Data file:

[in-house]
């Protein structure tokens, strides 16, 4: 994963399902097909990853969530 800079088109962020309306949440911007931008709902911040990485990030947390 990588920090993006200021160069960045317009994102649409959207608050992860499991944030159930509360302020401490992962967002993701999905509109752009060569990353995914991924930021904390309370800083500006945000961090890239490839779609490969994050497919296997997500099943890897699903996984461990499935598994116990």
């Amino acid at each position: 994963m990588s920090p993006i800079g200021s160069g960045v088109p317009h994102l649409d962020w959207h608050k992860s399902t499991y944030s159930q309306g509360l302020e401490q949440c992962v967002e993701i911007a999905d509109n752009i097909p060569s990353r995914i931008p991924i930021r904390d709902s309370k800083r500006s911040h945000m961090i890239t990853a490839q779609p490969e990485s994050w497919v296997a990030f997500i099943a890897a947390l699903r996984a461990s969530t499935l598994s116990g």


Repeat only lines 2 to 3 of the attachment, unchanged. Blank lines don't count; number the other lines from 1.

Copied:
């Protein structure tokens, strides 16, 4: 994963399902097909990853969530 800079088109962020309306949440911007931008709902911040990485990030947390 990588920090993006200021160069960045317009994102649409959207608050992860499991944030159930509360302020401490992962967002993701999905509109752009060569990353995914991924930021904390309370800083500006945000961090890239490839779609490969994050497919296997997500099943890897699903996984461990499935598994116990």
């Amino acid at each position: 994963m990588s920090p993006i800079g200021s160069g960045v088109p317009h994102l649409d962020w959207h608050k992860s399902t499991y944030s159930q309306g509360l302020e401490q949440c992962v967002e993701i911007a999905d509109n752009i097909p060569s990353r995914i931008p991924i930021r904390d709902s309370k800083r500006s911040h945000m961090i890239t990853a490839q779609p490969e990485s994050w497919v296997a990030f997500i099943a890897a947390l699903r996984a461990s969530t499935l598994s116990g």